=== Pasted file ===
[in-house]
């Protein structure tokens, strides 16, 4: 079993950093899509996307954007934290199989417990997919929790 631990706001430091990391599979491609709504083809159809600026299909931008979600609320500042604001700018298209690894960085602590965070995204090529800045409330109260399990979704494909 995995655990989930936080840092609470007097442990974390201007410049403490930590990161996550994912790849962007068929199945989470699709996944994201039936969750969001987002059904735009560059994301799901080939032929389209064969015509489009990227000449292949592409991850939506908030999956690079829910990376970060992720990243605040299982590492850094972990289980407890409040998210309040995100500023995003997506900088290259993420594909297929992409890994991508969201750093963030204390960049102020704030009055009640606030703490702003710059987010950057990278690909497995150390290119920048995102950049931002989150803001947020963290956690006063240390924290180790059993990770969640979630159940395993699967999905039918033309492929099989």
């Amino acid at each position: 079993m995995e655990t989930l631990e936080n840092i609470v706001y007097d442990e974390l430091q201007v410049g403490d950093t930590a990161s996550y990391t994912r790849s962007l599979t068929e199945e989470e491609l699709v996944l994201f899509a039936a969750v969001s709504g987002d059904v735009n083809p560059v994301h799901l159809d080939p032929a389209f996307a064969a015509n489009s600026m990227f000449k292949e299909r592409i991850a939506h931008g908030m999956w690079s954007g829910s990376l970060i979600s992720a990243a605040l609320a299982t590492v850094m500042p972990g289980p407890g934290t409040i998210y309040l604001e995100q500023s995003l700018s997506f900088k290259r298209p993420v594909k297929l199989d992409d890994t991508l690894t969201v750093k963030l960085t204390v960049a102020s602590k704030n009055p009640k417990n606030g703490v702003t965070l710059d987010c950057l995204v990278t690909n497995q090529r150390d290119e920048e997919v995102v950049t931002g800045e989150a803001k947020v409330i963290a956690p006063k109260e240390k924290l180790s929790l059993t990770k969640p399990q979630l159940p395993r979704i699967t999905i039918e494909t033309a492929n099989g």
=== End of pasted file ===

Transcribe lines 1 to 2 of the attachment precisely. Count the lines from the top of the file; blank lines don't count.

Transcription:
[in-house]
């Protein structure tokens, strides 16, 4: 079993950093899509996307954007934290199989417990997919929790 631990706001430091990391599979491609709504083809159809600026299909931008979600609320500042604001700018298209690894960085602590965070995204090529800045409330109260399990979704494909 995995655990989930936080840092609470007097442990974390201007410049403490930590990161996550994912790849962007068929199945989470699709996944994201039936969750969001987002059904735009560059994301799901080939032929389209064969015509489009990227000449292949592409991850939506908030999956690079829910990376970060992720990243605040299982590492850094972990289980407890409040998210309040995100500023995003997506900088290259993420594909297929992409890994991508969201750093963030204390960049102020704030009055009640606030703490702003710059987010950057990278690909497995150390290119920048995102950049931002989150803001947020963290956690006063240390924290180790059993990770969640979630159940395993699967999905039918033309492929099989």